The use of mobile health technologies in ophthalmology has increased tremendously since the release of smartphones and tablets, with new developments allowing for greater efficiency and communication between physicians and patients.
In June 2011, there were more wireless devices in the United States than people, and more than 73% of physicians owned a smartphone — a 22% increase from 2008. This was anticipated to reach 81% by the end of 2012, according to estimates from the Manhattan Research Group.
Since Apple launched the iPhone in 2007 and the iPad in 2010, smartphone and tablet prices have steadily decreased, with other manufacturers emerging and more mobile carriers offering cheaper data plans to support these devices. Once considered specialist items, smartphones and tablets are becoming essential tools for many health care providers.
According to William B. Trattler, MD, OSN Healio.com/Ophthalmology Board Member, mobile technology allows him to quickly and efficiently communicate with not only his patients, but also the staff members within his office.
William B. Trattler, MD, looks forward to the efficiency that mobile devices can bring to patient scheduling and staff interaction.
Image: Trattler WB
“We use text messaging within our office with our employees,” he said. “For example, if I’m in the surgery center or at an off-site location, the quickest way to communicate with my staff is to use text messaging. So, we’re using simple phone technology in that way also.”
Mobile connection to ophthalmologists
Ease of access and unprecedented versatility assure that smartphones and tablets are not a passing fad.
“Pre-2005, there were few smartphones,” Orrin I. Franko, MD, lead app editor for Journal of Mobile Technology in Medicine, said. “Now, we see practically ubiquitous adoption of what is essentially a mobile computer that is unbelievably versatile in terms of memory, wireless Internet access, high-resolution color screens and camera capabilities. It basically has every tool you can imagine and fits in your pocket.”
Orrin I. Franko
In his office, Trattler uses Eyemaginations LUMA, which is a software program that allows physicians to “create educational presentations for your patients from a robust library of HD quality animations featuring split-screen views to show condition development and point-of-view perspectives,” according to Eyemaginations’ website.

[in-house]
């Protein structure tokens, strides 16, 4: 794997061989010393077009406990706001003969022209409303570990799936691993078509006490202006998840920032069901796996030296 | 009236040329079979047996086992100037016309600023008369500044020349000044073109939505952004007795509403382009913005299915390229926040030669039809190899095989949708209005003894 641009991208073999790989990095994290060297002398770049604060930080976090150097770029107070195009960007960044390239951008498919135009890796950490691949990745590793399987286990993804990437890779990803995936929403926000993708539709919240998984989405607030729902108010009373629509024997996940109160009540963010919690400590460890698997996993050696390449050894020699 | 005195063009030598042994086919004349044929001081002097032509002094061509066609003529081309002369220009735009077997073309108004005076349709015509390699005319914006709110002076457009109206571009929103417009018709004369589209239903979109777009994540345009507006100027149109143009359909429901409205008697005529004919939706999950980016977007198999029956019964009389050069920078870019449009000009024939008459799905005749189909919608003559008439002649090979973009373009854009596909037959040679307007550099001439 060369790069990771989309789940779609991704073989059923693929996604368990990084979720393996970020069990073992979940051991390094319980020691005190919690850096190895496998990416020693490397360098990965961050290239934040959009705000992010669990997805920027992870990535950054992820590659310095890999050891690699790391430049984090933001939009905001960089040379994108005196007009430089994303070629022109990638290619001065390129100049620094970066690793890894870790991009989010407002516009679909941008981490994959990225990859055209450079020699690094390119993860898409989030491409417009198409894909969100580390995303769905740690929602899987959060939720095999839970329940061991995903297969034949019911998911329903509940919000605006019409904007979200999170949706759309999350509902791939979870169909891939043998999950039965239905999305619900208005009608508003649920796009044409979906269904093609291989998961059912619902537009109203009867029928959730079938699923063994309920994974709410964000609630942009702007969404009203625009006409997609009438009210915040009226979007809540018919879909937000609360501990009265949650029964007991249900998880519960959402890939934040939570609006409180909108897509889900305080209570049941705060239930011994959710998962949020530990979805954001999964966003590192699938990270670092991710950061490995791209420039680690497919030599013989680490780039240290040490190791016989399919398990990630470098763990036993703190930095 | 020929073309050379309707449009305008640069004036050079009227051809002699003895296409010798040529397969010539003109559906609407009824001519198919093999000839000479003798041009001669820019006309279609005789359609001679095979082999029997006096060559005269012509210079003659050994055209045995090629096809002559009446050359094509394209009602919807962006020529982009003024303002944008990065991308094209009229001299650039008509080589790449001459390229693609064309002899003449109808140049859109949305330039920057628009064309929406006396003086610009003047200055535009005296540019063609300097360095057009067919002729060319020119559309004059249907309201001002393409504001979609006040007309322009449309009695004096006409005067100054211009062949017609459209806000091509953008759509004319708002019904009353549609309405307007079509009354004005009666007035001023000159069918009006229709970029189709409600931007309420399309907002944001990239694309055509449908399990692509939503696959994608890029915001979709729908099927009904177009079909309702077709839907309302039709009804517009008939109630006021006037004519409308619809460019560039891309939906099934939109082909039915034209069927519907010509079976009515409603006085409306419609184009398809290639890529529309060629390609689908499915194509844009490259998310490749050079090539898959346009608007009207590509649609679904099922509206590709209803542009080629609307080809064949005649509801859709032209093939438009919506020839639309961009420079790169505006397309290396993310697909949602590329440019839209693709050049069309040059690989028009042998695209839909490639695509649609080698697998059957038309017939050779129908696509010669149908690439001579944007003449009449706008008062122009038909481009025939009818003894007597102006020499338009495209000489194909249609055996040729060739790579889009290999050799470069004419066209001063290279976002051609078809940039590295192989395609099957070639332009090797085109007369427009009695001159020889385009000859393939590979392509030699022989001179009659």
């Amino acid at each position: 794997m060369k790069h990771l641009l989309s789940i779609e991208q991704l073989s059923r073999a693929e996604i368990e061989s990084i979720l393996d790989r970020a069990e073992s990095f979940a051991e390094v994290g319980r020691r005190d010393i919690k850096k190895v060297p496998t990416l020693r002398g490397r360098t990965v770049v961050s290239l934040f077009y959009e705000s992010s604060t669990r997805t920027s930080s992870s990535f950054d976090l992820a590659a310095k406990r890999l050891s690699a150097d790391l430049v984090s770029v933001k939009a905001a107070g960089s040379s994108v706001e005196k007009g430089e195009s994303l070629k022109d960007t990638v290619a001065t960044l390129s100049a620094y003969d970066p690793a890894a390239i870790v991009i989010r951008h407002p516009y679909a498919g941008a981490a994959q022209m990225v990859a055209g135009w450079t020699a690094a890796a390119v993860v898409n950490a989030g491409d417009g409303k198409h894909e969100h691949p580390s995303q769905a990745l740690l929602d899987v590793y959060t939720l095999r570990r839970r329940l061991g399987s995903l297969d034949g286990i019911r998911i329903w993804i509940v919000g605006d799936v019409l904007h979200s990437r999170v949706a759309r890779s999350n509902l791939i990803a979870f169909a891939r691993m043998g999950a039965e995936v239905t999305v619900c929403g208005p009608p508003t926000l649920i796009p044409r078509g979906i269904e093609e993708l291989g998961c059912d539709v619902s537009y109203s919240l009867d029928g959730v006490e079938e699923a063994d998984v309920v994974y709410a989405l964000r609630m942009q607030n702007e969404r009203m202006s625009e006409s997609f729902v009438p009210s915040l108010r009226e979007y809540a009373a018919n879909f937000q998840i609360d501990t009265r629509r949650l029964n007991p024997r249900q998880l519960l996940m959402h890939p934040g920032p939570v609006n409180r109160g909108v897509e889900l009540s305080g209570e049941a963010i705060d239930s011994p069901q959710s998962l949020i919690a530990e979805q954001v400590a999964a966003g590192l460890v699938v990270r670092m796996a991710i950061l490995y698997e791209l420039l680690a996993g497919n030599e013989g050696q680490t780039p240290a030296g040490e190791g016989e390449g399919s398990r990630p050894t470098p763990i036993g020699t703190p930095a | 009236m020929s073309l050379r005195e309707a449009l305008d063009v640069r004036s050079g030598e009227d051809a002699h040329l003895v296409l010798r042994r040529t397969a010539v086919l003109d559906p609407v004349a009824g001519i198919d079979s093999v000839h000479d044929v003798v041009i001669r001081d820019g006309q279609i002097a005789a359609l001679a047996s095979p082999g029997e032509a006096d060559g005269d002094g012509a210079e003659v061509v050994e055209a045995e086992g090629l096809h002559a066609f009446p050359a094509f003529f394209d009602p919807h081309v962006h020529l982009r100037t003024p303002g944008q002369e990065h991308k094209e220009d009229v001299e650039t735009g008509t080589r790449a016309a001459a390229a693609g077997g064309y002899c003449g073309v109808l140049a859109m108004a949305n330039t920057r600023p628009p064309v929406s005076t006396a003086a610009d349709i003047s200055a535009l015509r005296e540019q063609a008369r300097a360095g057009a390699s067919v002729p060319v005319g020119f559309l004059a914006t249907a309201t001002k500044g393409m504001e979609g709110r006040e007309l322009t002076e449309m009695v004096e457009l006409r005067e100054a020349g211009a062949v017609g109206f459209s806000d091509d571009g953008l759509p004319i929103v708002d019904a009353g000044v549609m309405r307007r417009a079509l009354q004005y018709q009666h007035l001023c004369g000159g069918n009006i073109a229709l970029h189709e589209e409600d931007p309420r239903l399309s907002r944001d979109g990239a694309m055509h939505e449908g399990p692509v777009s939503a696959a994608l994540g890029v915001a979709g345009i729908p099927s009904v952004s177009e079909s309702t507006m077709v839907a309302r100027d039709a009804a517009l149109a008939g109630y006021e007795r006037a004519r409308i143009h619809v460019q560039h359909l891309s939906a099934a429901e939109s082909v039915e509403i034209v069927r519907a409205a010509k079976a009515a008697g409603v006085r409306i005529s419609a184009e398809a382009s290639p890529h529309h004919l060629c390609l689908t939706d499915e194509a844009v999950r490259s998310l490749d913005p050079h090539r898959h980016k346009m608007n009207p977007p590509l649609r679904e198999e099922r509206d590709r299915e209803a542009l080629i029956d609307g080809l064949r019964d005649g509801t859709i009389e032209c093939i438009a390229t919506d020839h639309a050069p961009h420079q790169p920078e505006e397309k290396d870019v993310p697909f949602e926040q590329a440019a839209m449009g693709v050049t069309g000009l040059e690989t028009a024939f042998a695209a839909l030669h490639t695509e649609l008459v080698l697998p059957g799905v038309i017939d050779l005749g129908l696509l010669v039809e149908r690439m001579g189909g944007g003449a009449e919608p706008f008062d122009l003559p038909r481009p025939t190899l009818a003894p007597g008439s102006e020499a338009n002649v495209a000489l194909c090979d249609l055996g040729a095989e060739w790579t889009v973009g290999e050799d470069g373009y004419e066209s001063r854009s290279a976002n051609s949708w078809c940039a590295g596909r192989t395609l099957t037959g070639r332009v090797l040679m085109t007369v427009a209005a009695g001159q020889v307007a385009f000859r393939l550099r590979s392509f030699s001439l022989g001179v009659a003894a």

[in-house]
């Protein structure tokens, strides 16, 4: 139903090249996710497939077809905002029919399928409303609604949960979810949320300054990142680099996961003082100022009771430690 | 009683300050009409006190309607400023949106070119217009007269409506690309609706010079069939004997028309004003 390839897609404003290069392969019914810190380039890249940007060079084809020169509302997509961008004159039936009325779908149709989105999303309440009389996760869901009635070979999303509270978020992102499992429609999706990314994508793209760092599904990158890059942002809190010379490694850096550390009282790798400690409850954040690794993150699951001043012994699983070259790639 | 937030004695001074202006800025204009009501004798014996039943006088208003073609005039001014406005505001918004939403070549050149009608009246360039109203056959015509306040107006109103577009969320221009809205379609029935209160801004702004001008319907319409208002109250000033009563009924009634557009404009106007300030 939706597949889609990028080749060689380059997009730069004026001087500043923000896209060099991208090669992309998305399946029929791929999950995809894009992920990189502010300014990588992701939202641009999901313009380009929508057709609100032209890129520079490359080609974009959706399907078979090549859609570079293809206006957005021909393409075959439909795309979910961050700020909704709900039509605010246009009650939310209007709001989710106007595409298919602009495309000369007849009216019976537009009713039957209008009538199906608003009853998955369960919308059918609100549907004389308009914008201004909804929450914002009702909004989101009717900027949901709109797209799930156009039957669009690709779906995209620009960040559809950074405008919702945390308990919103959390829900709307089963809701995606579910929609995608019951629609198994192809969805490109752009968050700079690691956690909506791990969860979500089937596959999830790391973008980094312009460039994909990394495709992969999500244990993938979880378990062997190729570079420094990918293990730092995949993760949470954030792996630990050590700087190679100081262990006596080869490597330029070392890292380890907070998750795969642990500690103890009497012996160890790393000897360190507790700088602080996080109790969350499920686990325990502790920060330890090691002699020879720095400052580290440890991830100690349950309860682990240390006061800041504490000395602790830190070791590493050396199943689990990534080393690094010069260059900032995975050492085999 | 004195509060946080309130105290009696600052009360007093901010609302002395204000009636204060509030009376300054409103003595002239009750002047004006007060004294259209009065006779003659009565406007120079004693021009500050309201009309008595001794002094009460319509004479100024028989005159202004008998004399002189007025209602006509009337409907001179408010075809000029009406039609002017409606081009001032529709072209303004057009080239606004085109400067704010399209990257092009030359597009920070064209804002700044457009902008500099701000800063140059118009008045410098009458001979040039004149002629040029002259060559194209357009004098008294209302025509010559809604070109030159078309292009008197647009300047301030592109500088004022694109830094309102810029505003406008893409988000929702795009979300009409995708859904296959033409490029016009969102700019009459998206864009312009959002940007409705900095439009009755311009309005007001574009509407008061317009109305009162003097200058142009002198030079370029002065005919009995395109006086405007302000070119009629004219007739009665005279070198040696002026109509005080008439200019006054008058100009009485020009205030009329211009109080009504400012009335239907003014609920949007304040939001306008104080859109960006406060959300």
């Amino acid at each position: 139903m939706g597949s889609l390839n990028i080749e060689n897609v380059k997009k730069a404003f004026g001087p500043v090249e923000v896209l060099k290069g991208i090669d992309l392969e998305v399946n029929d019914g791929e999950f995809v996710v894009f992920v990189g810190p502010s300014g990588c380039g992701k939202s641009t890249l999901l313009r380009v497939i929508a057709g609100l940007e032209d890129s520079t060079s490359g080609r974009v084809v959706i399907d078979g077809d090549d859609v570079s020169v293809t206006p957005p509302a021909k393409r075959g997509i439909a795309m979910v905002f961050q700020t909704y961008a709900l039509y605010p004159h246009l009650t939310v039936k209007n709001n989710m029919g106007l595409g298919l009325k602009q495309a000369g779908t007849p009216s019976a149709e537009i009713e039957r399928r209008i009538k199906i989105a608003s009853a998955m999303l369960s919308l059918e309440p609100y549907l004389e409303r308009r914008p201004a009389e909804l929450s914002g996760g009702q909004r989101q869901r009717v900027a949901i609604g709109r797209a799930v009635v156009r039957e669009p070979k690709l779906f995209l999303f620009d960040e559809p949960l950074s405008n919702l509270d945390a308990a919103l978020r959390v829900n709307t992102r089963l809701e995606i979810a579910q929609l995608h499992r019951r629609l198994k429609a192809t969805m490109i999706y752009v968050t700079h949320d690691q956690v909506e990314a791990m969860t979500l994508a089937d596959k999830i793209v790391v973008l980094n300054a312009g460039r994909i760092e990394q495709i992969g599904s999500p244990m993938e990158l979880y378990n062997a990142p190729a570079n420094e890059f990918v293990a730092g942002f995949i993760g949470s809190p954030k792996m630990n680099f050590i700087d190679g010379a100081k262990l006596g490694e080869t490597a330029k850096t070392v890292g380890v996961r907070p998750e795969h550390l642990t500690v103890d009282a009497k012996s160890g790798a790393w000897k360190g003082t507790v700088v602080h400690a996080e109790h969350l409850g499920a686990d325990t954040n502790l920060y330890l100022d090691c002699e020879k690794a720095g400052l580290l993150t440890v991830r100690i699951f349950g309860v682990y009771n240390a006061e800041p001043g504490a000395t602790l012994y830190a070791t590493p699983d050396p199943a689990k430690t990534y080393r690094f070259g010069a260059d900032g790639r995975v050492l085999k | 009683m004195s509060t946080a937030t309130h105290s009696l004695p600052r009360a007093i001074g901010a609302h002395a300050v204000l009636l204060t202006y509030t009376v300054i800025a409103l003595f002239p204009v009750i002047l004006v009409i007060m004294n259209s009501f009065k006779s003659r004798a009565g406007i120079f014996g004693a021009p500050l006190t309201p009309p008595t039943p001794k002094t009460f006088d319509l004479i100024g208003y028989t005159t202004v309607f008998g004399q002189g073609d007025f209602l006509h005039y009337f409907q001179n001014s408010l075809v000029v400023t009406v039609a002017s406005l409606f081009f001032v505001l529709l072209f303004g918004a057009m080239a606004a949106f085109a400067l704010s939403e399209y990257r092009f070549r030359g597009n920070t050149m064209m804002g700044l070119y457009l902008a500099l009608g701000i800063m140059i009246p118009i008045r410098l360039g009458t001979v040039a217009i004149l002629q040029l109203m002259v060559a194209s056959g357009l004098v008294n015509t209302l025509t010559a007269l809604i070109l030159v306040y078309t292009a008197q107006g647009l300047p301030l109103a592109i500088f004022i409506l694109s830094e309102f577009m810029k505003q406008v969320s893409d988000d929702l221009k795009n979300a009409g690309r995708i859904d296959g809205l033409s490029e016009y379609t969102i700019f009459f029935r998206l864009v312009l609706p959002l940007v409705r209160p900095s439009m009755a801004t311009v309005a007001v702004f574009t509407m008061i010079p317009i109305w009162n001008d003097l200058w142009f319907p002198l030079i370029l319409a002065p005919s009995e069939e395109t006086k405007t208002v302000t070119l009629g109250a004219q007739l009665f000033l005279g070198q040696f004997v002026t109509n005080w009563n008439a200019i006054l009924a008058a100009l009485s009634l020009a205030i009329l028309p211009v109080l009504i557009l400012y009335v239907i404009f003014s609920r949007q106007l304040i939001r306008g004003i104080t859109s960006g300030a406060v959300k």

“The animated program and short videos help me explain conditions to patients and answer questions they may have — for example, ‘What are narrow angles? What is a cataract? How does cataract surgery work?’” Trattler said.
Uday Devgan, MD, OSN Healio.com/Ophthalmology Section Editor, also uses mobile technology in his office to explain conditions and treatment regimens to his patients.
“I show patients pictures of their eyes, their retinas and their test results on a flat-screen monitor,” he said. “This helps me to explain the relevant findings to them.”
Trattler said his office is working on a more efficient way for patients to schedule appointments online, as well as to receive messages from his office on their own mobile devices.
To create a more efficient way for his patients to contact him with questions regarding their surgery, Trattler also provides his cell phone number to some surgery patients, as well as corneal cross-linking patients.
HIPAA and DICOM integrated technologies
In 2010, Jeff Tangney, CEO of Doximity, launched an online mobile technology.
“With Doximity, physicians can use their iPhone, iPad, Android device or computer to quickly connect with any U.S. physician to collaborate on patient treatment or identify the appropriate expert for patient referrals,” according to its website.
The key component of Doximity is its compliance with the Health Insurance Portability and Accountability Act (HIPAA).
According to Tangney, Doximity is an electronic platform that allows for physician-to-physician messaging, faxing and discussion of clinical cases in a HIPAA-secure environment that protects patient confidentiality.